The young blonde attendant at the gym I go to always says, “Have Fun,” as I head off for my hour of stretching, aerobicizing and weight-lifting. I think, “what could be ‘fun’ about this?”
But there are some things that I do find to be fun. One of them is reading the book that is the subject of the upcoming webinar which begins in two weeks on February 7. It is, for me, a lot of fun to read Spufford’s book Unapologetic.
Now that may only be a further proof that I’m a weird dude. But should you chose to join in on the experience of reading and chatting about Unapologetic, I hope that you too will “have fun” doing so.
Spufford is a Brit. He devotes “The Preface to the U.S. Edition” (which I encourage you to read) to explaining some significant differences between the U.K. and U.S. contexts vis a vis religion. He then launches into his venture aware that for the vast bulk of people religious belief is more or less inexplicable and frankly kind of embarrassing. Here’s Spufford.
“And so what goes on inside believers is mysterious. So far as it can be guessed at — if for some reason you wanted to guess at it — it appears to be a kind of anxious pretending, a kind of continual, nervous resistance to reality. It looks as if, to a believer, things can never be allowed to be just what they are. They always have to be translated, moralized — given an unnecessary and rather sentimental meaning.
“A sunset can’t just be part of the mixed magnificence and cruelty and indifference of the world; it has to be a blessing. A meal has to be a present you’re grateful for, even if it came from the Tesco and the ingredients cost you $7.38. Sex can’t be the spectrum of experiences you get used to as an adult, from occasional earthquake through to mild companionable buzz; it has to be, oh dear oh dear, a special thing that happens when mummies and daddies love each other very much. Presumably, all of these specific little refusals of common sense reflect our great big central failure of realism, our embarrassing trouble with the distinction, basic to adulthood, between stuff that exists and stuff that is made up.”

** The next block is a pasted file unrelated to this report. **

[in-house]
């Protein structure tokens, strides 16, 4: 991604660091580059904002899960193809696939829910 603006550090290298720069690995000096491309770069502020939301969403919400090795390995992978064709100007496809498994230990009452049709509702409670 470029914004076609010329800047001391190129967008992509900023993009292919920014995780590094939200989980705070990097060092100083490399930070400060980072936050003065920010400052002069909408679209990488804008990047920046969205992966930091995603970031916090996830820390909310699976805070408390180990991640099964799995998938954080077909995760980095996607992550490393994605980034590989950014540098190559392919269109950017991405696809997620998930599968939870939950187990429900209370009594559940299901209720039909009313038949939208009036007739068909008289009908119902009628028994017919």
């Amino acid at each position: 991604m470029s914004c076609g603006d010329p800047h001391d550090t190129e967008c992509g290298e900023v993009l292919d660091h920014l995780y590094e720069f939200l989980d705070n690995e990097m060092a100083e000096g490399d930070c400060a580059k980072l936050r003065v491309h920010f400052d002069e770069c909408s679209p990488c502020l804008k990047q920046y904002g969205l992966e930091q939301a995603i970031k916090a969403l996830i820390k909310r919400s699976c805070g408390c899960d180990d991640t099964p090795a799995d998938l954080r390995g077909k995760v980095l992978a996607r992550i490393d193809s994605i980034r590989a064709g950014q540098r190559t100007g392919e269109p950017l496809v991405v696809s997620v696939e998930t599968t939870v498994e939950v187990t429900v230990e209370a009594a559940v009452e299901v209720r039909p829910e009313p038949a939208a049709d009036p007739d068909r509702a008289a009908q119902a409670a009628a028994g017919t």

And on he goes, delightfully, making the point that believers are, or appear to be, those whose “fingers must be in our ears all the time — lalalala, I can’t hear you — just to keep out the plain sound of the real world.”
But then he reverses field, writing,
“The funny thing is that to me it’s exactly the other way around. In my experience, it’s belief that involves the most uncompromising attention to the nature of things of which you are capable. It’s belief which demands you dispense with illusion after illusion, while contemporary common sense requires continual, fluffy pretending. Pretending that might as well be systematic, it’s so thoroughly incentivized by our culture.”
See what I mean? This is fun. Having a conversation with a witty iconoclast who doesn’t take himself too seriously.
So join me, and the Crackers and Grape Juice team, for the fun of it. (Registration information for this free webinar is in the side bar). And come prepared to have fun.